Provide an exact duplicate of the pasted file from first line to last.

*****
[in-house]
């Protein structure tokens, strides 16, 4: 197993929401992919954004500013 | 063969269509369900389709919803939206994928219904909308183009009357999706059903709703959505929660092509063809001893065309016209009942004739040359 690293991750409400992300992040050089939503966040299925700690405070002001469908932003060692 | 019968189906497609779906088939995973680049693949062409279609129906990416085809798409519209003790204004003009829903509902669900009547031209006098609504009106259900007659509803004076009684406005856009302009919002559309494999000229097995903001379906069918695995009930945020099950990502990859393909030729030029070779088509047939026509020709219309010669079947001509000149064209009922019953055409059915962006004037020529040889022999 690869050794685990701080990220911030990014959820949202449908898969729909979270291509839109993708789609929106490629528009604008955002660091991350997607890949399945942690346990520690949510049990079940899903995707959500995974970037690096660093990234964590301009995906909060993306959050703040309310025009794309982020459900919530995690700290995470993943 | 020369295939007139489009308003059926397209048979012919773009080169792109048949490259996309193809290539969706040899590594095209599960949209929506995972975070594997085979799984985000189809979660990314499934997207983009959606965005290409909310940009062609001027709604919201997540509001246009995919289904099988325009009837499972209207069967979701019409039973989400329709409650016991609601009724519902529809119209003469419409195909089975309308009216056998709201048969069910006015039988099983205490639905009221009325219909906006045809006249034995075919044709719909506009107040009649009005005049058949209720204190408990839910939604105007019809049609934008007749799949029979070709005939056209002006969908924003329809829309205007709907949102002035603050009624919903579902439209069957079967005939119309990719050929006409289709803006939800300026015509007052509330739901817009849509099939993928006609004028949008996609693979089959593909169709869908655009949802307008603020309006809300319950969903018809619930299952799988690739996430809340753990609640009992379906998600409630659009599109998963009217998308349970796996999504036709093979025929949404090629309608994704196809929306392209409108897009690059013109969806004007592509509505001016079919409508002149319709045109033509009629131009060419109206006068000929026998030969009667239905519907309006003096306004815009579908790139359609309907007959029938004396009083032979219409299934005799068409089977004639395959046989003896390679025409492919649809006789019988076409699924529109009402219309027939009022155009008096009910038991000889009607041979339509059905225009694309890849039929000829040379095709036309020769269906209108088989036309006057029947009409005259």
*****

[in-house]
């Protein structure tokens, strides 16, 4: 197993929401992919954004500013 | 063969269509369900389709919803939206994928219904909308183009009357999706059903709703959505929660092509063809001893065309016209009942004739040359 690293991750409400992300992040050089939503966040299925700690405070002001469908932003060692 | 019968189906497609779906088939995973680049693949062409279609129906990416085809798409519209003790204004003009829903509902669900009547031209006098609504009106259900007659509803004076009684406005856009302009919002559309494999000229097995903001379906069918695995009930945020099950990502990859393909030729030029070779088509047939026509020709219309010669079947001509000149064209009922019953055409059915962006004037020529040889022999 690869050794685990701080990220911030990014959820949202449908898969729909979270291509839109993708789609929106490629528009604008955002660091991350997607890949399945942690346990520690949510049990079940899903995707959500995974970037690096660093990234964590301009995906909060993306959050703040309310025009794309982020459900919530995690700290995470993943 | 020369295939007139489009308003059926397209048979012919773009080169792109048949490259996309193809290539969706040899590594095209599960949209929506995972975070594997085979799984985000189809979660990314499934997207983009959606965005290409909310940009062609001027709604919201997540509001246009995919289904099988325009009837499972209207069967979701019409039973989400329709409650016991609601009724519902529809119209003469419409195909089975309308009216056998709201048969069910006015039988099983205490639905009221009325219909906006045809006249034995075919044709719909506009107040009649009005005049058949209720204190408990839910939604105007019809049609934008007749799949029979070709005939056209002006969908924003329809829309205007709907949102002035603050009624919903579902439209069957079967005939119309990719050929006409289709803006939800300026015509007052509330739901817009849509099939993928006609004028949008996609693979089959593909169709869908655009949802307008603020309006809300319950969903018809619930299952799988690739996430809340753990609640009992379906998600409630659009599109998963009217998308349970796996999504036709093979025929949404090629309608994704196809929306392209409108897009690059013109969806004007592509509505001016079919409508002149319709045109033509009629131009060419109206006068000929026998030969009667239905519907309006003096306004815009579908790139359609309907007959029938004396009083032979219409299934005799068409089977004639395959046989003896390679025409492919649809006789019988076409699924529109009402219309027939009022155009008096009910038991000889009607041979339509059905225009694309890849039929000829040379095709036309020769269906209108088989036309006057029947009409005259």